An Endzeitgeist.com review
This installment of the Places of Power-series clocks in at 11 pages, 1 page front cover, 2 pages of advertisement, 1 page back cover, 1 page editorial, 1 page SRD, leaving us with 5 pages of content, so let's take a look!
So, we all have presumably played an adventure in a Sanatorium, right? At least those of us who enjoy dark fantasy and roleplaying games will know the tropes at this point. There's a reason for that, and it is mainly due to reality and how we see sanatoriums and the treatment methods employed there - while, from our modern perspective, e.g. lobotomies may look barbaric, not so long ago, they were considered to be a fantastic, extremely humane form of treatment. The advances in medicine have colored our view of these facilities and that bleeds, of course, into the games we play.
This modern notion of medicine has influenced and shaped the respective representations of sanatoriums in the fantasy games we play - which btw. is closer to a Early Modern period in mindset and technology than the Medieval Age, but that as an aside. Sanatoriums are a pretty recent innovation, as far as our species is concerned, so we do have, by definition, a sort of anachronism here. At the same time, however, it is surprising that the original spirit of sanatoriums has not really been represented in gaming -the idea of healing the body and mind in an environment conductive for such treatments is something I have only very rarely seen in gaming -perchance due to the prevalence of divine magic. Now, if one takes into account, however, the different afflictions that beings can have in a fantastic context, the institution suddenly makes sense once more - from curses to possessions and worse, there are plenty of afflictions that aren't easily healed by means of magic. This is where this sanatorium comes in.
The institution is headed by a rather brilliant scholar, with further staff being a doctor prone to quick diagnosis, a none-too-nice chief of staff...and the fortified grounds include a garden and some fluffy write-ups for patients - from beings halfway transformed to a skum, kept here to prevent the poor being from going to the ocean, to the possessed, with malignant spirits seeking freedom, the patients here are dangerous...and include benevolent werewolves. Still, with 6 sample rumors (some being nasty and playing to the bad reputation of sanatoriums) as well as 6 events, we have an overall great locale...and if you do want to use this in a more traditional manner, you're covered - one NPC can be used as a malignant infiltrator and BBEG, if you wish to use the place in a more traditional manner...or if you want to have this place of healing transform...or come under threat. Really nice, btw.: The system neutral version, big plus, actually does come with a marketplace section of goods and services to acquire, which is really nice to see. As a VERY minor nitpick, some NPCs are called "wizards", not "magic-users."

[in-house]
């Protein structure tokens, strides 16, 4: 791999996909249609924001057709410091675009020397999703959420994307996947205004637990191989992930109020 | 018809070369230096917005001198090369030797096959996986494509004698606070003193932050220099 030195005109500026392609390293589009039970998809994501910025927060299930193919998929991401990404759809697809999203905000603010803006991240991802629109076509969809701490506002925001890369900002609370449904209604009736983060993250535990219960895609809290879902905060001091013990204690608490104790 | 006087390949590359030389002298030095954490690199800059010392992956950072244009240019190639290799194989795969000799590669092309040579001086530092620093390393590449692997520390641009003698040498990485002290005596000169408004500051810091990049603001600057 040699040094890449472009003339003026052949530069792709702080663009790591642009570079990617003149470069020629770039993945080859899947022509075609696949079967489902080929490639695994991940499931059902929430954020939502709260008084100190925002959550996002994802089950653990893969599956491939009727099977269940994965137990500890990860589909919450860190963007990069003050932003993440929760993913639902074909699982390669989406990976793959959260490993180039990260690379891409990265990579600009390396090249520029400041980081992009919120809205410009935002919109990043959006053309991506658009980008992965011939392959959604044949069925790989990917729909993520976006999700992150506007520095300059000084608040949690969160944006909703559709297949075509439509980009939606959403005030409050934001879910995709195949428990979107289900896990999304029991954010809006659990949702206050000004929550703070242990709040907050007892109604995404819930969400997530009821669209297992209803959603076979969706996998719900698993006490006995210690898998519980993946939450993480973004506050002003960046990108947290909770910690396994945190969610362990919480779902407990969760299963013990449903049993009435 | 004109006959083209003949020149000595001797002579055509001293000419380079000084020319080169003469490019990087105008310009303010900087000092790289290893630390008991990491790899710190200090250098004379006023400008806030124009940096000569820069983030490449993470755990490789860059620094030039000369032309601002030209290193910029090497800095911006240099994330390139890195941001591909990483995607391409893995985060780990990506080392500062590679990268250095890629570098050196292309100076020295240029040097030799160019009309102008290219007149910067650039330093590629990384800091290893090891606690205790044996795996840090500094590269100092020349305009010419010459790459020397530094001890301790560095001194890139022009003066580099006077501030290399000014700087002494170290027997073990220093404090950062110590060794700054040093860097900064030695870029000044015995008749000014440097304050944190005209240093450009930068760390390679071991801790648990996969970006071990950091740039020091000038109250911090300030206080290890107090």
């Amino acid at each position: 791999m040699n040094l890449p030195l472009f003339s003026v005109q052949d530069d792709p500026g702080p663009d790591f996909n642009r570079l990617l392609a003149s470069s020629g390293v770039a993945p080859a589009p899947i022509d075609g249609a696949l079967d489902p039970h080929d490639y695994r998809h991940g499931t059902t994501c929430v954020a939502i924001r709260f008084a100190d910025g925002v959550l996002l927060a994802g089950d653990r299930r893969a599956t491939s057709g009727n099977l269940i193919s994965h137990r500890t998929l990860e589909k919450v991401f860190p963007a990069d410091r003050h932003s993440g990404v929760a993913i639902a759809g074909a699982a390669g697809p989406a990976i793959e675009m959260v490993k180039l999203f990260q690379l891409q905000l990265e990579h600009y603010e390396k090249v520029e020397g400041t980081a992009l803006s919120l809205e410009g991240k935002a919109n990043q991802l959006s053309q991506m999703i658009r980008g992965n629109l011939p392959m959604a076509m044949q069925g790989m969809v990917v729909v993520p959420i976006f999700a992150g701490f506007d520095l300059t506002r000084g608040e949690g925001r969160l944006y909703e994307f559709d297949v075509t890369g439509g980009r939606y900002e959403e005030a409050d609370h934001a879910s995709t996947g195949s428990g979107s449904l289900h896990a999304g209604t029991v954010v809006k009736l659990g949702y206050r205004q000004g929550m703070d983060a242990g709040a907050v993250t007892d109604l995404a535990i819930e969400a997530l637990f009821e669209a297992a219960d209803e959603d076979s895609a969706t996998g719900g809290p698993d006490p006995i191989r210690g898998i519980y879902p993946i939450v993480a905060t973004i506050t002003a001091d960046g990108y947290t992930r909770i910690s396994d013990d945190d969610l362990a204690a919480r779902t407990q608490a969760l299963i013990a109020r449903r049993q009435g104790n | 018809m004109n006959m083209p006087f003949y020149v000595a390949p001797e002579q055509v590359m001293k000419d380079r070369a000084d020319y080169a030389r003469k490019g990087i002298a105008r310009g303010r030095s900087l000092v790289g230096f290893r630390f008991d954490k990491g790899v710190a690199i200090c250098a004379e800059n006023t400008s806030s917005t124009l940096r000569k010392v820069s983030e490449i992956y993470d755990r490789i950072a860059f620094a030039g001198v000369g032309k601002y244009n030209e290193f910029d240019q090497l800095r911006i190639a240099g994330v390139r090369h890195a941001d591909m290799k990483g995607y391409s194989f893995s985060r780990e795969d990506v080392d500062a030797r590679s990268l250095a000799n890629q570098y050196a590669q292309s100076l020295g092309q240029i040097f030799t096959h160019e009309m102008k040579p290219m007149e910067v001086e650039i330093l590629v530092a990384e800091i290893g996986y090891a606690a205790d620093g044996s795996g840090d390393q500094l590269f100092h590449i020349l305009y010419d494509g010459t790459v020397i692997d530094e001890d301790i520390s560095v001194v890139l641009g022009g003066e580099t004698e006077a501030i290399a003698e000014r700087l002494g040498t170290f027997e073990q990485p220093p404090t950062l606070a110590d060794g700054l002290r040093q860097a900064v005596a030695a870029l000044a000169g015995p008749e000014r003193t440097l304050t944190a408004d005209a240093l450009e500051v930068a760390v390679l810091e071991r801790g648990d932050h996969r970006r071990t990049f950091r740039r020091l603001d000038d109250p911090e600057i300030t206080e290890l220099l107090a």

Editing and formatting are very good, I noticed no serious glitches. Layout adheres to raging Swan Press' elegant two-column b/w-standard and the pdf comes fully bookmarked for your convenience. The b/w-artwork of the sanitarium is an amazing pieces. The pdf comes in two versions, one optimized for screen-use and one optimized to be printed out. The cartography by Maciej Zagorski is well-made and in b/w. Supporters of Raging Swan Press' patreon can get access to a player-friendly, key-less version of the map, at least to my knowledge.
David N. Ross' sanatorium is a great place - it inverts the traditional expectations of such locales in roleplaying games, while still allowing for the use in a traditional context. the characters presented, from the staff to the patients, are similarly colorful, with most being capable of carrying at least a session or sidequest, making this a rewarding place to include in your game. In short, the pdf is great and rewarding for the low and very fair price point. The optional trope inversion adds a nice level to this pdf as well - nothing to complain regarding this gem. This pdf doesn't lose anything in the system neutral iteration, with only aforementioned, very minor terminology hiccup. My final verdict will clock in at 5 stars + seal of approval.
[5 of 5 Stars!]